Thursday, March 7, 2013

The Last Question - Part One

Likeschocolate asked-
So here is my question for you, the other day on a blog called Death by Great Wall in a lecture she went to on having multiple adoptions and having your home become not a home but another orphange how do yo find time or spend time with each child to make sure they feel special. We have 4 children ad will be adding a child from China come fall. While I know this is what the Lord wants me to do I am worried that my children will feel like they have less of me. So do you have a formal system of who gets to spend time with you or what do you do???

I have written many post answering this question but I felt like something was missing?
So I decided to go to the experts and ask them for their thoughts on this topic.

Sarah, Ellie and Ava talked with me about this question.
(Anna too but she was in a foster home and too young to remember)

What was it like being in an orphanage?

Sarah said - 
There is a lot of hitting at an orphanage. Kids hitting kids and nannies hitting kids. 
I didn't have anything of my own and what ever I had, a bigger kid would take it away.
We would eat whatever was served. I never got the food that I wanted or felt like.
I didn't like school because the other kids at school were mean to me because I was from the orphanage. I would rather just stay at the orphanage and take care of the babies instead of going to school and being made fun of...
I never had any money for food or snacks. The other children with parents had money and would eat in front of us. Sometimes they would give me some.
I was always hungry.
No one could help me with my homework and no one cared how I did on my homework.
We didn't have pajamas. We would wear our clothes to bed and then keep them on the next day. We didn't wear underwear. 
There was a few toothbrushes but they were icky. There wasn't any toothpaste. 
The big kid would take all the combs and brushes so I couldn't comb my hair. They wouldn't let me grow my hair long because I couldn't ever brush it and it had a lot of snarls in it.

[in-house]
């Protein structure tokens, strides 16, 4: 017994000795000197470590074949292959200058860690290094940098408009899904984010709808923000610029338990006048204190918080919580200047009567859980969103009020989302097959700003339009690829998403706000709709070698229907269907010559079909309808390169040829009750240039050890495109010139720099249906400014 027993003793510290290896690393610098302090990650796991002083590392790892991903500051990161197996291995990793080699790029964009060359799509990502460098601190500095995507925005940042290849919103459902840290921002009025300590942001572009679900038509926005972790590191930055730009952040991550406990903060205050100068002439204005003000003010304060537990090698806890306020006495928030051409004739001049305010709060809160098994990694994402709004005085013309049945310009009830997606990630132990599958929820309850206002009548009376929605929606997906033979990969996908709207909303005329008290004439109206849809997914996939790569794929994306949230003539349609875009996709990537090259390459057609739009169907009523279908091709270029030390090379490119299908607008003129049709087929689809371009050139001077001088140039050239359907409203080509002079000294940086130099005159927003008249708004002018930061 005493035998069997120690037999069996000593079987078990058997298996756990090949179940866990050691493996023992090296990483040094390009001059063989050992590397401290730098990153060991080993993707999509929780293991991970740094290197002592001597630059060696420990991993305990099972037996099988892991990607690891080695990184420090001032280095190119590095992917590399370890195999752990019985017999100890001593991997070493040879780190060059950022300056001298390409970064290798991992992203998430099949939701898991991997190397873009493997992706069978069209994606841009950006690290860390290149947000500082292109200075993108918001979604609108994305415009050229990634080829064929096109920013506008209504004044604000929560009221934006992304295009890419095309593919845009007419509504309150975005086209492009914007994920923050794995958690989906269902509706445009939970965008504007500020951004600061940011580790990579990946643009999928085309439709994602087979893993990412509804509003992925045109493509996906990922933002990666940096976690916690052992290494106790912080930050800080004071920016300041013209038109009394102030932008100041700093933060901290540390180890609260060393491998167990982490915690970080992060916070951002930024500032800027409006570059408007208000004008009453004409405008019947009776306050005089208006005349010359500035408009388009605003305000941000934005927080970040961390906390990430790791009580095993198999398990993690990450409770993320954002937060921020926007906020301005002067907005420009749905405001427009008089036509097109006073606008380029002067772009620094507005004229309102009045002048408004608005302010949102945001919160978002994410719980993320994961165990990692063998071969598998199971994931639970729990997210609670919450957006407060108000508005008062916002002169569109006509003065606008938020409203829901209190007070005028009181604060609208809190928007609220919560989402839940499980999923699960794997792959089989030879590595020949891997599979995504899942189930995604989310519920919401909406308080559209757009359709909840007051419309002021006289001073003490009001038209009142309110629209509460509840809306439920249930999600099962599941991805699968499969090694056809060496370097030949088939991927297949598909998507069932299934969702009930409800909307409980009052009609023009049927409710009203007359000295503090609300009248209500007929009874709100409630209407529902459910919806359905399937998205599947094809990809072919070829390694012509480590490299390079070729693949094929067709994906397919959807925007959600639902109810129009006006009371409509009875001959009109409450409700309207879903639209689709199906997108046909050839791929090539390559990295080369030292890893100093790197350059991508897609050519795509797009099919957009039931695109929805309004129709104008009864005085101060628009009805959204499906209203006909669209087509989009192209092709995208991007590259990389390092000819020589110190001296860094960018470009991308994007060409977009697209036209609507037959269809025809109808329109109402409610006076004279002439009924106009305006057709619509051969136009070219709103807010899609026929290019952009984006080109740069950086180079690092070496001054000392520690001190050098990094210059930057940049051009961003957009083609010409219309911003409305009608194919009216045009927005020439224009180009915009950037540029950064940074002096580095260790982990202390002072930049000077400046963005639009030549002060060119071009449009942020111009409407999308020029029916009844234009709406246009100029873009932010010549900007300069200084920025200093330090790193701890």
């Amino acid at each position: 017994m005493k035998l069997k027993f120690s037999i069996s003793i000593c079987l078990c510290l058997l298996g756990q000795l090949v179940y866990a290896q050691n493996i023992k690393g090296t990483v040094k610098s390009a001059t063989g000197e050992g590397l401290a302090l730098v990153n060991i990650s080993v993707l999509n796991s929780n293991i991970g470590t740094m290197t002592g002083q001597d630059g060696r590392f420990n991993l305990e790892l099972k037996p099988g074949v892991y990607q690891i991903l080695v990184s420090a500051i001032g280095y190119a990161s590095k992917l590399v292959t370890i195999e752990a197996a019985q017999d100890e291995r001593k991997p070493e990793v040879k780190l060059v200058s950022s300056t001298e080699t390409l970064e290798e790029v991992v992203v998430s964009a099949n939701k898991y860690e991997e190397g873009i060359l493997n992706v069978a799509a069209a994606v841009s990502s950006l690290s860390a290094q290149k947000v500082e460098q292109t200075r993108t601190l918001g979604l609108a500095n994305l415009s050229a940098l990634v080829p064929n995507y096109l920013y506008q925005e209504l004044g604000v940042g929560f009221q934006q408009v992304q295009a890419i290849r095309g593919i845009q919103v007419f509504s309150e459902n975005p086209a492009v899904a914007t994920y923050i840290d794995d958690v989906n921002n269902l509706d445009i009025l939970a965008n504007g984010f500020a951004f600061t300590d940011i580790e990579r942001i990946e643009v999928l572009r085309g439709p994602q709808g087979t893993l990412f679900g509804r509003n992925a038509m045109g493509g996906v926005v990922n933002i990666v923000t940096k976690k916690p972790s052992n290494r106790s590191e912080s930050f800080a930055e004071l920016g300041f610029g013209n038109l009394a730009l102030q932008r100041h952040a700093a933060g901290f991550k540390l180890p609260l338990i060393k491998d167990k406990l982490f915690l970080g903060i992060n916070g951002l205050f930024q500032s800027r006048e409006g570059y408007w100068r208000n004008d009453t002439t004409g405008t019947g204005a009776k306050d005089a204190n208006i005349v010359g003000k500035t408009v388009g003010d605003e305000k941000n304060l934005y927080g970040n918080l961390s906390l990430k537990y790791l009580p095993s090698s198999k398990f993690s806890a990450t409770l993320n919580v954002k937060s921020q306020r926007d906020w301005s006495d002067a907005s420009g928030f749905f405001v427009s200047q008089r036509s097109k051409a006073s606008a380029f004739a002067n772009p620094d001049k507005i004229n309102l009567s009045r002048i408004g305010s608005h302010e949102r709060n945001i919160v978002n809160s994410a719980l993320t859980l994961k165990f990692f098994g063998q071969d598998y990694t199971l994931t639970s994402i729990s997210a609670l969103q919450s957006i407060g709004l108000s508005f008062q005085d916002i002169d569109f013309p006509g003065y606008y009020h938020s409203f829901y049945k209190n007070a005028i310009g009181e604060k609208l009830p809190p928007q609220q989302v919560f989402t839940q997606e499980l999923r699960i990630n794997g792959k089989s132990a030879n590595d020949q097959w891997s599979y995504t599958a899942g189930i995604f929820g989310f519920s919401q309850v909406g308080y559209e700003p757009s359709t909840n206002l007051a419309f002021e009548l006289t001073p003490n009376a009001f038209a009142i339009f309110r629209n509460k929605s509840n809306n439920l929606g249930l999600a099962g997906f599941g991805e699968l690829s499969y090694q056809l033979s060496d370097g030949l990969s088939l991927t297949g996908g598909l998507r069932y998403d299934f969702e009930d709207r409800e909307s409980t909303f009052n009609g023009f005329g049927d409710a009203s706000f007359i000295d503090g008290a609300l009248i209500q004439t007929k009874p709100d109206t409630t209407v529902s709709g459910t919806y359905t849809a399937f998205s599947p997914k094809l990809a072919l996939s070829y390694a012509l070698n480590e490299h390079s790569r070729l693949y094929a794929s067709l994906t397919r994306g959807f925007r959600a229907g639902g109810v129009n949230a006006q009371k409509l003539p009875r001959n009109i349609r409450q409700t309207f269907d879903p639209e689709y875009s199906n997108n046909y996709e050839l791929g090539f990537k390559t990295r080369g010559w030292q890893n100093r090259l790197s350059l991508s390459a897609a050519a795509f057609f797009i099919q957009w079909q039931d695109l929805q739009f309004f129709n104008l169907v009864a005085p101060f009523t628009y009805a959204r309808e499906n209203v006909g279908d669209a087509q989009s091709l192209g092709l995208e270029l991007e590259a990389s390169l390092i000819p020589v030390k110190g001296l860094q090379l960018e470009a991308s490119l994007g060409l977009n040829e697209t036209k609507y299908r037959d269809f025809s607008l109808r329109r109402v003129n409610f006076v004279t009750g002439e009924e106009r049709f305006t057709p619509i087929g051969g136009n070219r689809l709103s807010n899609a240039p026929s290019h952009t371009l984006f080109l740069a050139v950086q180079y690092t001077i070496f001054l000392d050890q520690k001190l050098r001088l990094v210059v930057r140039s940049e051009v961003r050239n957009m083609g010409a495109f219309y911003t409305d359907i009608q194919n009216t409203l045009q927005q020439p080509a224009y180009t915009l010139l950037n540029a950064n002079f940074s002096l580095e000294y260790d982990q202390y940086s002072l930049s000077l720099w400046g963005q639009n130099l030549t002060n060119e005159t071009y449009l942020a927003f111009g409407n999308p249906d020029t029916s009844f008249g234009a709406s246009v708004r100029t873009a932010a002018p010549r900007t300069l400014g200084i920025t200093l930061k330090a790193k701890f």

So they would cut it all the time.

I slept with a large girl that would push me out of the bed. 
The person I shared a bed with would kick me a lot.

The big kids would blame me for things I didn't do and I would be punished- they would hit me.
They locked me in a room and I couldn't get out- I screamed and screamed to get out.

I watched other kids get families and I wanted my own family so much... it hurt...
I felt so bad that no one came for me...
Look at the little girl on the right...
that's our Sarah...
her friend, the little boy on the left never got a family...

Ava said -
There was a lot of people in the orphanage. Lots and lots and lots of kids.
(Obviously she thinks our family is small compared to an orphanage!)
In China the medicine was yucky.
It was hard to make friends in an orphanage.
 (WOW, I thought this was so interesting. I have noticed that kids come home unable to entertain themselves, unaware of social cues and unable to play with another child. I would have thought they had many friends and decent social skills because of constantly being with other children. I have heard other older children say that "that child" really wan't my friend, I hardly knew them. AND yet they were with that child in picture after picture and even slept in the same room- it is because they are merely surviving in an orphanage. It was because children were leading children with out adults guiding them and teaching them how to behave.)

Ellie said -
No one really taught me how to learn in school and no one cared how or what I did.
Some kids where really mean and took things from me, hit me and made fun of me.
They were really awful to Emma...
They would get my backpack dirty and then I would get in trouble with my foster Mom.
My foster Mom hit me and she wasn't home very much.
People lied to me...

Why we like to be HOME-
we get a Mom and Dad
you get to fix Mommies hair
we get to do school
Daddy brings good food home
we have lots of food at home
mom and dad help me with school
they are proud of me and of my school work
people are nice to me
we can have a nice family
I feel healthier, I feel better
my teeth don't hurt any more
we get to have a birthday with presents!
we learn about Jesus
we have our own clothes
we can have pets
we learned another language
we get to do gymnastics and homeschool gym and swim

you can have some things of your own
at home we have good food and get to have the food we want
nice brothers and sisters
Mom and Dad
big brothers and sister are fun
you go to the Dr and dentist so you stay healthier